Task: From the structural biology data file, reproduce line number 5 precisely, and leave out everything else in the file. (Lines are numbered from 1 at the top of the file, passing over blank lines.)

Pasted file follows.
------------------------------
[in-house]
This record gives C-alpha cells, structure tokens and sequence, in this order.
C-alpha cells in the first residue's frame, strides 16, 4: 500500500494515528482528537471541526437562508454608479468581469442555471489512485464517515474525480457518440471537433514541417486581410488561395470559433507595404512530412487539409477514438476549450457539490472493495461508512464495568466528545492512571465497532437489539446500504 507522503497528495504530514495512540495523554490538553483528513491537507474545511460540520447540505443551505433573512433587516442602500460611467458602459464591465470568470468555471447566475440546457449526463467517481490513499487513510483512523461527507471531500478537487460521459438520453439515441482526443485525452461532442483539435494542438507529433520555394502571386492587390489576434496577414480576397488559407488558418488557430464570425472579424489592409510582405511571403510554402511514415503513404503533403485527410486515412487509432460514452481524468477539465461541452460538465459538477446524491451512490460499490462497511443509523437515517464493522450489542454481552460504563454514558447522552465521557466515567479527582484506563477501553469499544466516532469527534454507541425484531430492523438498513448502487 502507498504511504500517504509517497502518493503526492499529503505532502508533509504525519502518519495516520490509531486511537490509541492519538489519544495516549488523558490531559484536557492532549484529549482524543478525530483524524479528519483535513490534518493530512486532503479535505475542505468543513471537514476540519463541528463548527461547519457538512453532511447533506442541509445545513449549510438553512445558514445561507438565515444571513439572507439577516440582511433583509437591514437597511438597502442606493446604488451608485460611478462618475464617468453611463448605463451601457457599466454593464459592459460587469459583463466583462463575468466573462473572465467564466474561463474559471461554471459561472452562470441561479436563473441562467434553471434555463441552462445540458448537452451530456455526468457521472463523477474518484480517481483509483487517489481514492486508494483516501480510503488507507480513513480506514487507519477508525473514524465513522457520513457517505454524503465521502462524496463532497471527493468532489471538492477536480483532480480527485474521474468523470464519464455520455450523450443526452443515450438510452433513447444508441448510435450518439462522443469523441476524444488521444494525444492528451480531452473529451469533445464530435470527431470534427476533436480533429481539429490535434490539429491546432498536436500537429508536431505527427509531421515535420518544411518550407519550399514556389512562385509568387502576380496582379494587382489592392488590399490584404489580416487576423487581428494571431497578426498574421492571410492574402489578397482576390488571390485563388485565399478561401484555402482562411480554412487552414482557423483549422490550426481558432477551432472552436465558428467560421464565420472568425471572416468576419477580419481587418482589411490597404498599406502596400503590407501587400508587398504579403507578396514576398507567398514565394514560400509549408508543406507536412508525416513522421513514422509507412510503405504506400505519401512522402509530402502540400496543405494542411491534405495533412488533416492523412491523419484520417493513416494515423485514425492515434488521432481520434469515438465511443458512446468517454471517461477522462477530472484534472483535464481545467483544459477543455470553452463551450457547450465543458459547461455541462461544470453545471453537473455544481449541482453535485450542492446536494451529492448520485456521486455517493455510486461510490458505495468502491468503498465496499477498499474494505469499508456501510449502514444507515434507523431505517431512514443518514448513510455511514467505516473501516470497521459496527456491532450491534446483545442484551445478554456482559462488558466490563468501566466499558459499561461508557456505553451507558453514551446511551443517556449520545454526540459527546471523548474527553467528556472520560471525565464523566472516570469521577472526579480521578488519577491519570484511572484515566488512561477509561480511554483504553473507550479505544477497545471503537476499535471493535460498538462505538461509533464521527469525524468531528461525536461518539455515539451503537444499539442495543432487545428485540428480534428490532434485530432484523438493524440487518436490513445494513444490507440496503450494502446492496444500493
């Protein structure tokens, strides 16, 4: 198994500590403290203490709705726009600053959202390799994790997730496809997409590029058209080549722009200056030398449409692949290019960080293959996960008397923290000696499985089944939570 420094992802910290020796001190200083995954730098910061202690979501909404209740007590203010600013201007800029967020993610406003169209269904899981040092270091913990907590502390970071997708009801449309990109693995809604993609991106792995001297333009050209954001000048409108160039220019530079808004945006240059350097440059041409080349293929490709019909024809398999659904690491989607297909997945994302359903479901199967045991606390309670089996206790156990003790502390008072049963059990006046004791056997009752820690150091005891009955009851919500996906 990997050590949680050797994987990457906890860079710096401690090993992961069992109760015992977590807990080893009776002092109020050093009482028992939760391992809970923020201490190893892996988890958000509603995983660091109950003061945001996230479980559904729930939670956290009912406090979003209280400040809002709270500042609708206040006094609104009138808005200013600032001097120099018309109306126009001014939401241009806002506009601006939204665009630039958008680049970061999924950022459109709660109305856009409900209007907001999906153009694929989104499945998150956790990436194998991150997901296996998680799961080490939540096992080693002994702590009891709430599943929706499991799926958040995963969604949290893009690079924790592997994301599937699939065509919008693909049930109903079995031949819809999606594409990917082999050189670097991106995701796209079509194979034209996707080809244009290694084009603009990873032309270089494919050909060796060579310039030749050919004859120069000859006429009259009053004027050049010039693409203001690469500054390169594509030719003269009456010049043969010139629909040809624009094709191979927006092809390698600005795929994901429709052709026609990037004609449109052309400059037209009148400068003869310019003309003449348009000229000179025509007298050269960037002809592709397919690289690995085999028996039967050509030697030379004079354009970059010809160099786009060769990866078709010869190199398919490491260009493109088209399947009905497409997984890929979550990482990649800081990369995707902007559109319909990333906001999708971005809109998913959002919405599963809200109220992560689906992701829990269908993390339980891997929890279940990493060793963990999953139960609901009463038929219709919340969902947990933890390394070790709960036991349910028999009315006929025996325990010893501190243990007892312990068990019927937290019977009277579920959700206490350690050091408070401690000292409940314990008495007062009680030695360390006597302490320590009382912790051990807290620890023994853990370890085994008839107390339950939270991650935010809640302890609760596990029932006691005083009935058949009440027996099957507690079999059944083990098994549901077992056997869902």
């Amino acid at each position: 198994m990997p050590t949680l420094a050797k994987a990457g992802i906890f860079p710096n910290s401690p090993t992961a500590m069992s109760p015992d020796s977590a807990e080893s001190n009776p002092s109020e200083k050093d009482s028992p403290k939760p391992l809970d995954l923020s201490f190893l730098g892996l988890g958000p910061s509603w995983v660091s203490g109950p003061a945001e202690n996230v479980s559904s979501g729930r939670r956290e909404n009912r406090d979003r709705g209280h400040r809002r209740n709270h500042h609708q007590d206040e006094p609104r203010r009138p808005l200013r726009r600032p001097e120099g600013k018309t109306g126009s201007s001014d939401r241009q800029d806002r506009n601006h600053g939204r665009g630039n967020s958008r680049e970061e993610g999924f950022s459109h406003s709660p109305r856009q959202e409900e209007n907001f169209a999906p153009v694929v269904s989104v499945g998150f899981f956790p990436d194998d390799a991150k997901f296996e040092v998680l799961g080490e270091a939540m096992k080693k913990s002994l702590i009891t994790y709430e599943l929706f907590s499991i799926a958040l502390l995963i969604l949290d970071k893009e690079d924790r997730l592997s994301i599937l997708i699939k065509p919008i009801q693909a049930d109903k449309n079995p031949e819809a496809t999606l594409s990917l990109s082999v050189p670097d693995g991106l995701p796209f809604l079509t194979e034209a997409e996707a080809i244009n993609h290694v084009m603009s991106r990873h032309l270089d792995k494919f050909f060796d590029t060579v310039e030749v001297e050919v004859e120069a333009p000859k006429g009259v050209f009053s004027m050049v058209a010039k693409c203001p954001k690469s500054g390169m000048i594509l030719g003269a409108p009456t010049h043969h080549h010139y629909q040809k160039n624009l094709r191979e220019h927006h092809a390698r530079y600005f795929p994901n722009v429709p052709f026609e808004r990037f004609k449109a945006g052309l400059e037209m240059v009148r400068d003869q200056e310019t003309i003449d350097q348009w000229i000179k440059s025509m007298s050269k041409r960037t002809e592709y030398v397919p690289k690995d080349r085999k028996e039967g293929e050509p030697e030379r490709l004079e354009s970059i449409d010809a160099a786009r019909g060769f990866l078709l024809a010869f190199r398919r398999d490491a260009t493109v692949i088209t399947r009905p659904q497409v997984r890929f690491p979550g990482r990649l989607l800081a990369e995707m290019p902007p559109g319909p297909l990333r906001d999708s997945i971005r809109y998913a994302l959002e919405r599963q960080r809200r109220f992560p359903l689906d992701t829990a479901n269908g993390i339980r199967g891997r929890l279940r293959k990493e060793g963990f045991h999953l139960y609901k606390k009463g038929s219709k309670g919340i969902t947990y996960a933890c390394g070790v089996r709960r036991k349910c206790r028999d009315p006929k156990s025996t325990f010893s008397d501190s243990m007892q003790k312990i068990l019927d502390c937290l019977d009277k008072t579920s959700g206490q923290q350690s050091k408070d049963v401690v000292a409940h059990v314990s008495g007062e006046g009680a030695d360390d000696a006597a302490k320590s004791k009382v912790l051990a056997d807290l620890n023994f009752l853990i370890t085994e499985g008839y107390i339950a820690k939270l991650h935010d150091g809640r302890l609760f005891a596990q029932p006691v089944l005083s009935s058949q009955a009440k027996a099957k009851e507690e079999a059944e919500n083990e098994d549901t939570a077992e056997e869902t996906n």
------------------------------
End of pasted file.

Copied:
């Amino acid at each position: 198994m990997p050590t949680l420094a050797k994987a990457g992802i906890f860079p710096n910290s401690p090993t992961a500590m069992s109760p015992d020796s977590a807990e080893s001190n009776p002092s109020e200083k050093d009482s028992p403290k939760p391992l809970d995954l923020s201490f190893l730098g892996l988890g958000p910061s509603w995983v660091s203490g109950p003061a945001e202690n996230v479980s559904s979501g729930r939670r956290e909404n009912r406090d979003r709705g209280h400040r809002r209740n709270h500042h609708q007590d206040e006094p609104r203010r009138p808005l200013r726009r600032p001097e120099g600013k018309t109306g126009s201007s001014d939401r241009q800029d806002r506009n601006h600053g939204r665009g630039n967020s958008r680049e970061e993610g999924f950022s459109h406003s709660p109305r856009q959202e409900e209007n907001f169209a999906p153009v694929v269904s989104v499945g998150f899981f956790p990436d194998d390799a991150k997901f296996e040092v998680l799961g080490e270091a939540m096992k080693k913990s002994l702590i009891t994790y709430e599943l929706f907590s499991i799926a958040l502390l995963i969604l949290d970071k893009e690079d924790r997730l592997s994301i599937l997708i699939k065509p919008i009801q693909a049930d109903k449309n079995p031949e819809a496809t999606l594409s990917l990109s082999v050189p670097d693995g991106l995701p796209f809604l079509t194979e034209a997409e996707a080809i244009n993609h290694v084009m603009s991106r990873h032309l270089d792995k494919f050909f060796d590029t060579v310039e030749v001297e050919v004859e120069a333009p000859k006429g009259v050209f009053s004027m050049v058209a010039k693409c203001p954001k690469s500054g390169m000048i594509l030719g003269a409108p009456t010049h043969h080549h010139y629909q040809k160039n624009l094709r191979e220019h927006h092809a390698r530079y600005f795929p994901n722009v429709p052709f026609e808004r990037f004609k449109a945006g052309l400059e037209m240059v009148r400068d003869q200056e310019t003309i003449d350097q348009w000229i000179k440059s025509m007298s050269k041409r960037t002809e592709y030398v397919p690289k690995d080349r085999k028996e039967g293929e050509p030697e030379r490709l004079e354009s970059i449409d010809a160099a786009r019909g060769f990866l078709l024809a010869f190199r398919r398999d490491a260009t493109v692949i088209t399947r009905p659904q497409v997984r890929f690491p979550g990482r990649l989607l800081a990369e995707m290019p902007p559109g319909p297909l990333r906001d999708s997945i971005r809109y998913a994302l959002e919405r599963q960080r809200r109220f992560p359903l689906d992701t829990a479901n269908g993390i339980r199967g891997r929890l279940r293959k990493e060793g963990f045991h999953l139960y609901k606390k009463g038929s219709k309670g919340i969902t947990y996960a933890c390394g070790v089996r709960r036991k349910c206790r028999d009315p006929k156990s025996t325990f010893s008397d501190s243990m007892q003790k312990i068990l019927d502390c937290l019977d009277k008072t579920s959700g206490q923290q350690s050091k408070d049963v401690v000292a409940h059990v314990s008495g007062e006046g009680a030695d360390d000696a006597a302490k320590s004791k009382v912790l051990a056997d807290l620890n023994f009752l853990i370890t085994e499985g008839y107390i339950a820690k939270l991650h935010d150091g809640r302890l609760f005891a596990q029932p006691v089944l005083s009935s058949q009955a009440k027996a099957k009851e507690e079999a059944e919500n083990e098994d549901t939570a077992e056997e869902t996906n």